Yeah. No shit. I'll remember hearing that verdict for the rest of my damn life. What I hear in discussions about the death penalty is, "What if he didn't do it?" stated as if it neatly puts the topic to bed. But what if he did do it? Then what? Are you still anti capital punishment?
When all is said and done and I am very old, I have doubts that I will look back on my life and wish that I had lobbied more to have people killed.
I guess I'm curious as to if "What if he didn't do it?" isn't code for "I don't want to have to think about what to do with people I'd rather didn't exist; namely those who lack any kind of empathy and hurt and kill because it brings them pleasure." People would rather they didn't exist. Me too. How honest is it, exactly, to wish they didn't exist before they kill, yet be appalled at those who wish they didn't exist after they've killed? There's something going on there, and it's kinda lame.
The point is that when cops and prosecutors fabricate evidence, you don't necessarily recognize it when confronted with a "borderline" case. That some pyschopaths and serial killers are demonstrably guilty doesn't militate against the injustice in other wrongful-conviction cases. Nor does it justify then comitting the very act that you so (rightfully) condemn. Killing others is wrong, regardless of the rationalizations avdvanced for doing so. If we are talking principles here, when it comes to wrongful convictions (which happen frequently) it's a deal breaker. Simply throwing it out as a possibility doesn't advance your argument in any way. After all, if a frog had wings, he wouldn't bump his ass on the ground so much. But he does.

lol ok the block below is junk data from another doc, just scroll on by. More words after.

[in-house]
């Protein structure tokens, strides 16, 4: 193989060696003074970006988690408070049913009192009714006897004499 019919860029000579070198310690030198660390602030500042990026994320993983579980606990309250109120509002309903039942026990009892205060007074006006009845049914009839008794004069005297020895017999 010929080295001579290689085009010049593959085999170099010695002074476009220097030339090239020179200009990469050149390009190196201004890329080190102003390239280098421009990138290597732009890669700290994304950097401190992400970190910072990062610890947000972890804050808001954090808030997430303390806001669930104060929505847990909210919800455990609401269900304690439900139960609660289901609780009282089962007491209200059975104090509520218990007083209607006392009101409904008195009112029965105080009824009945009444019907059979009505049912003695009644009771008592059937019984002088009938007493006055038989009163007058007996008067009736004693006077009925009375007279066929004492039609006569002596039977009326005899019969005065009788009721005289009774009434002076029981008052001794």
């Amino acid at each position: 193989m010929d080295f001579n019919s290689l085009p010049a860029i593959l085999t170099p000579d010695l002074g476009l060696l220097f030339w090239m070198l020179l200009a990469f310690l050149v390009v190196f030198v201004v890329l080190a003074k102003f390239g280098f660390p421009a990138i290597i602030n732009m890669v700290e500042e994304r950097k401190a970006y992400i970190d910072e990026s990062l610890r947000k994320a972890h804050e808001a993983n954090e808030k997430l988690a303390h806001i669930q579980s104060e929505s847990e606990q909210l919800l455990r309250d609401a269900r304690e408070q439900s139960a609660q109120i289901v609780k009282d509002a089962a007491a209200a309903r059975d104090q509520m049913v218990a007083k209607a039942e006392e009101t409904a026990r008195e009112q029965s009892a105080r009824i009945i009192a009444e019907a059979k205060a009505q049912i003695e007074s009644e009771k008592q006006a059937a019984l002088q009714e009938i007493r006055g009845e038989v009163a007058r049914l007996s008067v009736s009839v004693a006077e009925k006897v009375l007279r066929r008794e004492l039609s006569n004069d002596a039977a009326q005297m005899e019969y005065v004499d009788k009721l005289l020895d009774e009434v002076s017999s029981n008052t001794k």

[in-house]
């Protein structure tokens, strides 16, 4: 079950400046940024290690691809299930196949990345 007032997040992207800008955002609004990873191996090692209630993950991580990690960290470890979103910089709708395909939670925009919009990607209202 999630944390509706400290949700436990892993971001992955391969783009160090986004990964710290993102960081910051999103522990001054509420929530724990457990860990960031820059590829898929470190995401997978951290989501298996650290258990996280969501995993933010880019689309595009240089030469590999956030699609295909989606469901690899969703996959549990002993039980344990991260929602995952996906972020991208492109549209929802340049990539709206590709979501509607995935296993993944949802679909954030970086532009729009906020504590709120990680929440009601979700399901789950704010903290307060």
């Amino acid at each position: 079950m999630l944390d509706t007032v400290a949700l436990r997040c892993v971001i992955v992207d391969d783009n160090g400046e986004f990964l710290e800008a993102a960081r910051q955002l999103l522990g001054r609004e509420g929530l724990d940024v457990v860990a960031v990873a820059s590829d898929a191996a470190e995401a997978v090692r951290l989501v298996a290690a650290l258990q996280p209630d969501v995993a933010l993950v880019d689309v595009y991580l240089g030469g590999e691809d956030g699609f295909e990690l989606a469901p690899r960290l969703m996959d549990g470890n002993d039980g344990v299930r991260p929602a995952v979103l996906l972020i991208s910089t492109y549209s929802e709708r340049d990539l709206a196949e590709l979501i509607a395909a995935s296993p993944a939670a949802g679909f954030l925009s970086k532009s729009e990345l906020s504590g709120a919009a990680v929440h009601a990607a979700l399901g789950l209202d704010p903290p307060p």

Just a curious question here. If a legal system was put in place that locked up murderers/serial killers/whathaveyou for life in prison with no chance of parole, and the system was actually in place that a sentence could not be overturned unless there was probable cause (ie. No getting out of jail for good behavior, etc), would the pro-death group still find this unacceptable? I know it's a big what-if, but it seems that the biggest reason most people like the death penalty is because of it's
. There's no way that person will harm another life, so to speak. If that system was in place
the need to take that persons life, would there be any other argument to keeping the death penalty? (Besides of course revenge, eye for an eye, etc.)
"That some pyschopaths and serial killers are demonstrably guilty doesn't militate against the injustice in other wrongful-conviction cases. Nor does it justify then comitting the very act that you so (rightfully) condemn".
This is what I condemned; "In my opinion, you forfeit when